SPOKANE (May 16, 2016) — The following was written by Bryan Corliss of Machinists Union District Lodge 751 and posted at the IAM 751 blog:
SPOKANE — Machinists Union members on strike against Triumph Composite Systems are gaining support from union workers and community advocates from across Washington state and the nation.
On Wednesday, the first day of the strike, Teamsters Union Joint Council 28 instructed its members to honor the picket lines at the Triumph plant on Flint Road.
“We wish you every success in your endeavors,” Council President Rick Hicks wrote to Machinists in his letter announcing the decision.
The strike, which centers on the union’s struggle for fair wages and retirement security, started at 12:01 a.m. Wednesday, May 11. As of Friday, there had been no talks between the company and the union.
Even before the strike, the union representing engineers at Triumph, said that none of its members would do work normally assigned to striking Machinists during the lockout.
Assigning members of the Society of Professional Engineering Employees in Aerospace to do work normally done by Machinists would both violate the terms of SPEEA’s contract with the company, as well as SPEEA members’ rights under federal labor law, the union said in a letter to Triumph’s managers.
SPEEA will host a lunch on the picket line for striking Triumph workers on Wednesday.
And Liz Moore, along with others from Peace and Justice Action League of Spokane, which fights for economic justice, joined the union’s picket line Thursday. The group has pledged its support and is looking for other ways to help.
Steve Warren, the business representative for Machinists Union Local Lodge 86 in Spokane, noted that other union workers had provided informal support to the picketers during the first two days of the strike.
Union teachers, steelworkers, ironworkers, transit workers, food workers, nurses and letter carriers all have stopped by the picket line to lend their support to the 403 striking Machinists, he said. Some picked up picket signs and joined the strikers, others delivered bottled water and food.
“This kind of support from our friends and neighbors here in Spokane means a lot,” Warren said. “This isn’t just our fight, as Machinists. We’re doing this so that the jobs we have here in Spokane are good-paying jobs, with good benefits. We want them to be the kinds of jobs that can support a community, so it’s great to see this kind of community support.”
Meanwhile, in Seattle, members of Machinists Union District Lodge 751 — which represents more than 30,000 aerospace machinists statewide — are stepping up their support.
On Wednesday, members of Machinists Union Local Lodge 751-F voted to send $1,000 to support the strikers in Spokane, and lodge officers called for volunteers to help on the picket lines. Members of Machinists Union Local Lodge 751-C followed up with a $1,000 donation of their own on Thursday.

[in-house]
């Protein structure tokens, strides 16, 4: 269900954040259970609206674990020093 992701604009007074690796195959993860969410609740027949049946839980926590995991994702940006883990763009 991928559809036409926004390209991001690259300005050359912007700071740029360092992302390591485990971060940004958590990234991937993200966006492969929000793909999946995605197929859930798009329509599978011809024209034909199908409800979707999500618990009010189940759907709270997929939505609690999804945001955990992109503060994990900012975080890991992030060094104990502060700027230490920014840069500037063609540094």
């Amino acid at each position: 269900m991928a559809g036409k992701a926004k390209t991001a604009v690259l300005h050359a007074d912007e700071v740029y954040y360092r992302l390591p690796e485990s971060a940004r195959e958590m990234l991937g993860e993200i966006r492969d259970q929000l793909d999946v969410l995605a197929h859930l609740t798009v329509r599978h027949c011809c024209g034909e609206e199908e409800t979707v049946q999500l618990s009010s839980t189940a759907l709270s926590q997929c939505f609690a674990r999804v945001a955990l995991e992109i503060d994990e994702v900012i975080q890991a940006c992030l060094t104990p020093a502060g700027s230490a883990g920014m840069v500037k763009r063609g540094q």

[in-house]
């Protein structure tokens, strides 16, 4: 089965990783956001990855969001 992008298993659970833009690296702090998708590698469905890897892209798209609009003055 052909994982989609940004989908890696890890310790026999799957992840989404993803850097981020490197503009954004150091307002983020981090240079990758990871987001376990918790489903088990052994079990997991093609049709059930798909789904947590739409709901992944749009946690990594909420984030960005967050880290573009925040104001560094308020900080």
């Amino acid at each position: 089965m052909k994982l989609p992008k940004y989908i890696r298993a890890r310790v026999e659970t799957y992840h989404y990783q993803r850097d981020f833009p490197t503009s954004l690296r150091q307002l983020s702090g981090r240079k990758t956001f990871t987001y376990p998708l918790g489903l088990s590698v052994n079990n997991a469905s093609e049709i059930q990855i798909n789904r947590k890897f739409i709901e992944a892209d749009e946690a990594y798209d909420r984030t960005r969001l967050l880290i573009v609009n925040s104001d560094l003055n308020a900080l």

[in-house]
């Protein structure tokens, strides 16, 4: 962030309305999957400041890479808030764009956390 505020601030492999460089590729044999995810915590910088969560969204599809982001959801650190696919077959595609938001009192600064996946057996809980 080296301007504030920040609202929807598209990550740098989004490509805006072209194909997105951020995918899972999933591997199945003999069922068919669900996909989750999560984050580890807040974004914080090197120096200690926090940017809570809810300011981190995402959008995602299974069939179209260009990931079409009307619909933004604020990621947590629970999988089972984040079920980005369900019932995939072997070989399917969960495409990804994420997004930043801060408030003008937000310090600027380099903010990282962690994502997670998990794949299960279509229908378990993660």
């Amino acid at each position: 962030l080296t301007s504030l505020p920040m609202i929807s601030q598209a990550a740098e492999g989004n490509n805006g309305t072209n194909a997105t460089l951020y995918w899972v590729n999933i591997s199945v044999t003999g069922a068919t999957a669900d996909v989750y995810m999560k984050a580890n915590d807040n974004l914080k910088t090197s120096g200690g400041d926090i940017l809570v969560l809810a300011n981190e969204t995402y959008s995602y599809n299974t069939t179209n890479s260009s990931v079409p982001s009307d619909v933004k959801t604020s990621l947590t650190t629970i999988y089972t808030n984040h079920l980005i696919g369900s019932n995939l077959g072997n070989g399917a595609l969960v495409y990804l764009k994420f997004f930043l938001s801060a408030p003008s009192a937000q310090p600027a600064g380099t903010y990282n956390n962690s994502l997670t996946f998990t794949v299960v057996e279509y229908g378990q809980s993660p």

“I think it’s time for a road trip to Spokane,” Local 751-F Vice President Terri Myette told members of her local lodge.
Local 751-C and Local 751-F each represent about 6,000 aerospace workers at the Boeing Co. and aerospace parts manufacturers around Puget Sound.
The Spokane strike also is attracting attention from other unions nationally.
From Indiana, officers with United Auto Workers Local 9 have sent words of support. They work for Honeywell International Inc. — building wheels and brakes for jets built by Boeing and other companies — and were locked out by their employer after they rejected a contract that would have included massive increases in health care costs.
“Makes me proud to see the working class stand up for their rights and skills,” wrote Local 9 Steward Adam Clevenger. “If we can do anything to spread your message let me know.”
Another UAW lodge, Local 1033 in Forest, Ohio, sent a message of support to the Spokane strikers. That union, which represents Triumph Group workers who build heat exchangers and related systems for aircraft, is closely watching the company’s behavior during the strike, because their contract is up this year as well.
“This isn’t just Local 86’s fight, or even District 751’s,” said IAM 751 President Jon Holden. “This is truly a national struggle for fair wages and retirement security, and the front line of that battle right now is in Spokane.”
Originally formed in 1935 by hourly workers at Boeing, District Lodge 751 of the International Association of Machinists & Aerospace Workers now represents some 33,000 working men and women at 53 employers across Washington and California. In Eastern Washington, they are represented by a network of local lodges that includes Local 86 in Spokane, Machinists Union Local Lodge 1123 in Coulee City and Machinists Union Local Lodge 1951 in Richland.